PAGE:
A novel, Gram-staining-negative, yellow-coloured, rod-shaped, obligately aerobic, non-motile bacterium, designated strain AK7 T , was isolated from seawater collected on the coast at Visakhapatnam, Andhra Pradesh, India. The predominant fatty acids of the novel strain were iso-C 15 : 0 , iso-C 15 : 0 3-OH, C 16 : 1 v5c, iso-C 17 : 0 3-OH and summed features 3 (C 16 : 1 v7c and/or iso-C 15 : 0 2-OH) and 4 (iso-C 17 : 1 I and/or anteiso-C 17 : 1 B). The major respiratory quinone was MK-7 and the polar lipid profile comprised phosphatidylethanolamine, two unidentified aminolipids and four other unidentified lipids. In phylogenetic analysis based on 16S rRNA gene sequences, strain AK7 T appeared most closely related to Fulvivirga kasyanovii KMM 6220 T (95.9 % sequence similarity), a member of the family Flammeovirgaceae in the phylum Bacteroidetes. The genomic DNA G+C content of strain AK7 T was 55.1 mol%. Based on the morphological, biochemical, physiological, chemotaxonomic and phylogenetic evidence, strain AK7 T represents a novel species of the genus Fulvivirga for which the name Fulvivirga imtechensis sp. nov. is proposed. The type strain is AK7 T (5MTCC 11053 T 5JCM 17390 T ).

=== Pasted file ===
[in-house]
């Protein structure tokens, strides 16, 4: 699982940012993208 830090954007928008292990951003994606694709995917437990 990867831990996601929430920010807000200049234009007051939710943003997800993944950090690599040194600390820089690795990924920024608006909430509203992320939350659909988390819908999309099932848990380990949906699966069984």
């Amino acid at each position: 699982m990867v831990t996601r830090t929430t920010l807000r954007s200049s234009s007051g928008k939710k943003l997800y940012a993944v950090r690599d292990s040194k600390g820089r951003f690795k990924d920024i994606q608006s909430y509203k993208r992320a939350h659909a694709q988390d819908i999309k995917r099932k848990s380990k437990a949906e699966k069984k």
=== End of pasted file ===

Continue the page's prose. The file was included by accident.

BackgroundSpecies of the genus Pediococcus are known to produce antimicrobial peptides such as pediocin-like bacteriocins that contain YGNGVXC as a conserved motif at their N-terminus. Until now, the molecular weight of various bacteriocins produced by different strains of the genus Pediococcus have been found to vary between 2.7 to 4.6 kD. In the present study, we characterized an antimicrobial peptide produced by P. pentosaceus strain IE-3.ResultsAntimicrobial peptide was isolated and purified from the supernatant of P. pentosaceus strain IE-3 grown for 48 h using cation exchange chromatography and reversed-phase high-performance liquid chromatography (RP-HPLC) techniques. While MALDI-TOF MS experiments determined the precise molecular mass of the peptide to be 1701.00 Da, the de novo sequence (APVPFSCTRGCLTHLV) of the peptide revealed no similarity with reported pediocins and did not contain the YGNGVXC conserved motif. Unlike pediocin-like bacteriocins, the low molecular weight peptide (LMW) showed resistance to different proteases. Moreover, peptide treated with reducing agent like dithiothreitol (DTT) exhibited increased activity against both Gram-positive and Gram-negative test strains in comparison to native peptide. However, peptide treated with oxidizing agent such as hydrogen peroxide (H2O2) did not show any antimicrobial activity.ConclusionTo our knowledge this is the lowest molecular weight peptide produced by members of the genus Pediococcus. The low molecular weight peptide shared amino acid arrangement with N-terminal sequence of Class IIa, pediocin-like bacteriocins and showed increased activity under reducing conditions. Antimicrobial peptides active under reduced conditions are valuable for the preservation of processed foods like meat, dairy and canned foods where low redox potential prevails.